If you've ever walked into your home to find your cat perched on top of the refrigerator, a bookshelf, or another high point in your home—and wondered what, exactly, she was doing—you're not alone. We all know there are a lot of, ahem, odd feline behaviors that aren't so easy to explain, but it turns out, perching from high points is a super common—and instinctual—behavior among domesticated cats.
So, Why Do Cats Hang Out in High Spots?
The answer is pretty simple: Cats have an instinctual need to observe their world from a high point because they're both predators to mice, birds, rabbits, and other small animals, and prey to larger animals, like coyotes, owls, or eagles. Not only does a higher vantage point give cats a better view of potential prey, but it also offers them some protection from larger animals—and, in theory, allows them to see a predator coming. What's more, back when our domesticated kitties' ancestors lived in forests and jungles, the leaves and branches of the trees they considered home also offered some camouflage from predators.
It's safe to say most domesticated cats aren't frequent hunters—aside from the occasional mouse or bird—and definitely aren't being hunted themselves. Their penchant for perching in high places, however, remains deeply ingrained in their biological and evolutionary makeup. You may find your cat loves to hang out on top of the refrigerator because:
- It allows her to keep an eye on her environment (and it's warm!)
- It gives her some private, calm space in a busy household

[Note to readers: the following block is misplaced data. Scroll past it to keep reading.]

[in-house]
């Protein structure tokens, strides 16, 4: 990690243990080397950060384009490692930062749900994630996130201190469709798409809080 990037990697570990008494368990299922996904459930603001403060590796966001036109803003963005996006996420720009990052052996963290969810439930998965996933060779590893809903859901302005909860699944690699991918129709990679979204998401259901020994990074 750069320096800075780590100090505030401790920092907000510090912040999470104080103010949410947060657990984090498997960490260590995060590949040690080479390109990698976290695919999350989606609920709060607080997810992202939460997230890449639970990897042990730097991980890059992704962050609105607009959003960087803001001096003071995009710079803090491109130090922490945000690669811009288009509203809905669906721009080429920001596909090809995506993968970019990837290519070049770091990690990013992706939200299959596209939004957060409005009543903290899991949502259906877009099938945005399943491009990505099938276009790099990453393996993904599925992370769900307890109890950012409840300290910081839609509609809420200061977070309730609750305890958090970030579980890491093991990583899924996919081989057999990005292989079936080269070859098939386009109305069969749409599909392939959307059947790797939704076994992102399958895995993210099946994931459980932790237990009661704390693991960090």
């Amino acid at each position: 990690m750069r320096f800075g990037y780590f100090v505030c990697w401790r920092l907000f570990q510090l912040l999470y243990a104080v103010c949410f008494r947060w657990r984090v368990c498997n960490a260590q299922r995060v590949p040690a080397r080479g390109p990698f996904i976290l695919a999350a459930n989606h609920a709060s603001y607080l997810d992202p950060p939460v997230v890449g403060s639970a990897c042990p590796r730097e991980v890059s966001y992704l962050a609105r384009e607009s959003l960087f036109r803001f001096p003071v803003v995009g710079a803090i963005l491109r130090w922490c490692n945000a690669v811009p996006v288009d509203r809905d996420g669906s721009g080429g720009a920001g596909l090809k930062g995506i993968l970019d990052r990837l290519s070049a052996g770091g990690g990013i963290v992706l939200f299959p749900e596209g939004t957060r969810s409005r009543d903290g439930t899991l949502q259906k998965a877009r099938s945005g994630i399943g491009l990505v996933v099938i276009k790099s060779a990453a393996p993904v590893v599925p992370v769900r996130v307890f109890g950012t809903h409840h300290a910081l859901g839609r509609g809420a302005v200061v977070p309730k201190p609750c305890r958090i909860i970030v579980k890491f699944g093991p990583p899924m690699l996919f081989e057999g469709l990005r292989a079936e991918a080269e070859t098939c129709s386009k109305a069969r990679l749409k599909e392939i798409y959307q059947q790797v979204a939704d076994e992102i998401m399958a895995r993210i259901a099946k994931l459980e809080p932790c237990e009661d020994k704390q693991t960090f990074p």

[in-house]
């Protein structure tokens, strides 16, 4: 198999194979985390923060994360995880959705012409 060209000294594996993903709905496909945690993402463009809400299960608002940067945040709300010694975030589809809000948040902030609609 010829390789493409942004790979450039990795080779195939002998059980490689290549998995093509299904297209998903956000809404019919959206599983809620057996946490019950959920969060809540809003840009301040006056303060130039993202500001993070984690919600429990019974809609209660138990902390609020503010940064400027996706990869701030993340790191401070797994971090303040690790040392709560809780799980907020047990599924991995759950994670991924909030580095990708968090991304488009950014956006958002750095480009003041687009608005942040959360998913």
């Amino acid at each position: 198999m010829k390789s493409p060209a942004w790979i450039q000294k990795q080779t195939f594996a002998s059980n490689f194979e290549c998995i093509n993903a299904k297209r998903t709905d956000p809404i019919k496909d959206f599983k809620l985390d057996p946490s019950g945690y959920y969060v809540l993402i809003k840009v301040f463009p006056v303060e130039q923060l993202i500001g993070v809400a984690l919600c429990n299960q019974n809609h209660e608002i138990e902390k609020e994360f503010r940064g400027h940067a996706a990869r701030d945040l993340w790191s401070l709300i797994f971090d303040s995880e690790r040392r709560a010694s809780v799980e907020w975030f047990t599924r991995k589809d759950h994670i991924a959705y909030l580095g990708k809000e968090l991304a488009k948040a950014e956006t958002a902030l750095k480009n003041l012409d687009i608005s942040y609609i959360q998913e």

- It offers her protection from other cats, other pets, and young children
- It helps her avoid confrontation with other cats in the home
In households with multiple adult cats, lounging in the highest points can actually be somewhat of a status symbol—the cat with the best vantage point is typically considered the dominant cat. Having a number of high points in the home can help prevent conflict because each cat will have his or her own designated spot.
Why Your Home Needs Vertical Space for Your Cats
In addition to their instinctual urge to climb, domesticated cats simply enjoy climbing because it gives them mental and physical stimulation. (If you're a cat owner, you know a bored cat can become mischievous, and even destructive.) That's why it's so important to provide your cat with plenty of vertical space to climb, jump, and perch—and more so if you have multiple adult cats in your home. Remember: Cats' hierarchies are determined by vertical placement and height. The hierarchy can be flexible, but it is an important part of maintaining balance in your home's kitty society.
Fortunately, there are plenty of easy and affordable ways to provide vertical space for your cat:
- Consider buying or DIY-ing a cat tree or climbing post. There are so many types and styles on available on the market, you're sure to find a cat tree or climbing post that suits your cat's needs and fits your home's size and style.
- Install shelves or an entire shelving system on your wall. When you mount your shelves, try varying the spaces between them. This will challenge your cat to jump or climb from shelf-to-shelf. If you have an older or special needs cat, place the shelves closer to each other and lower to the ground.
- Add a window perch to your cat's favorite window. If your cat has a particular window she loves to look out, you can buy or a make a simple window perch for her to lounge on. Remember to always keep your windows closed and secured, so your cat can't escape.
- Maximize your floor plan. If you live in a smaller space like an apartment or condo, you can maximize your vertical space by installing shelving around the perimeter of a room, or by simply allowing your cat to lounge on your furniture, bookshelves, or refrigerator.
If you choose to install shelving or a window perch, be sure they're securely mounted to the wall with the proper anchors and covered in non-slip fabric. Any shelving should also be wide enough for your cat to safely take a snooze on.
Remember: You should never let your cat outside to climb on outdoor structures or trees. Allowing your domestic cat outdoors can be extremely dangerous, and even deadly.